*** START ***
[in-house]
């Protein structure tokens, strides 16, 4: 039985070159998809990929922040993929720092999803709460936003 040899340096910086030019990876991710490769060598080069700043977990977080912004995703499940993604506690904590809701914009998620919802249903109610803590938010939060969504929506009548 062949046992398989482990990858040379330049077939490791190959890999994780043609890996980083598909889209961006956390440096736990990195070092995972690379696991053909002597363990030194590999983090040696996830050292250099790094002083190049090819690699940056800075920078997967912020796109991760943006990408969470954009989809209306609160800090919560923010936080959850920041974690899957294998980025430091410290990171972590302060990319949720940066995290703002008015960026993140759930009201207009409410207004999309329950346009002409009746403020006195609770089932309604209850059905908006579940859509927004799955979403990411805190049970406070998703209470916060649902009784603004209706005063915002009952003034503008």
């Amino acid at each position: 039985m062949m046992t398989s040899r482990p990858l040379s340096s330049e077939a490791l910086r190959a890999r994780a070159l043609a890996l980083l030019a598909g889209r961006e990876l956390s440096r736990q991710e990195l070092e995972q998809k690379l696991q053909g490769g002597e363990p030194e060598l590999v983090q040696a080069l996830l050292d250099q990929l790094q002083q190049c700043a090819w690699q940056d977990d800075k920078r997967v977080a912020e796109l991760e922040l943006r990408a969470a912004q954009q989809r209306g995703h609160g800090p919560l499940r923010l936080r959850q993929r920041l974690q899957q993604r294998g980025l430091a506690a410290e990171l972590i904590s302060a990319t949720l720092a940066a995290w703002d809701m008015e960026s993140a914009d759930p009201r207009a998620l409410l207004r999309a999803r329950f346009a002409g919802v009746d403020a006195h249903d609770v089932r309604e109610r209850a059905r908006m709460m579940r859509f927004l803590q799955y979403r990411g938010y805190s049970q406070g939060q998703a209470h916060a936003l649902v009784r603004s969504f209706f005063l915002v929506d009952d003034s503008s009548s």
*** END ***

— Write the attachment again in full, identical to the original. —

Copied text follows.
[in-house]
């Protein structure tokens, strides 16, 4: 039985070159998809990929922040993929720092999803709460936003 040899340096910086030019990876991710490769060598080069700043977990977080912004995703499940993604506690904590809701914009998620919802249903109610803590938010939060969504929506009548 062949046992398989482990990858040379330049077939490791190959890999994780043609890996980083598909889209961006956390440096736990990195070092995972690379696991053909002597363990030194590999983090040696996830050292250099790094002083190049090819690699940056800075920078997967912020796109991760943006990408969470954009989809209306609160800090919560923010936080959850920041974690899957294998980025430091410290990171972590302060990319949720940066995290703002008015960026993140759930009201207009409410207004999309329950346009002409009746403020006195609770089932309604209850059905908006579940859509927004799955979403990411805190049970406070998703209470916060649902009784603004209706005063915002009952003034503008």
């Amino acid at each position: 039985m062949m046992t398989s040899r482990p990858l040379s340096s330049e077939a490791l910086r190959a890999r994780a070159l043609a890996l980083l030019a598909g889209r961006e990876l956390s440096r736990q991710e990195l070092e995972q998809k690379l696991q053909g490769g002597e363990p030194e060598l590999v983090q040696a080069l996830l050292d250099q990929l790094q002083q190049c700043a090819w690699q940056d977990d800075k920078r997967v977080a912020e796109l991760e922040l943006r990408a969470a912004q954009q989809r209306g995703h609160g800090p919560l499940r923010l936080r959850q993929r920041l974690q899957q993604r294998g980025l430091a506690a410290e990171l972590i904590s302060a990319t949720l720092a940066a995290w703002d809701m008015e960026s993140a914009d759930p009201r207009a998620l409410l207004r999309a999803r329950f346009a002409g919802v009746d403020a006195h249903d609770v089932r309604e109610r209850a059905r908006m709460m579940r859509f927004l803590q799955y979403r990411g938010y805190s049970q406070g939060q998703a209470h916060a936003l649902v009784r603004s969504f209706f005063l915002v929506d009952d003034s503008s009548s």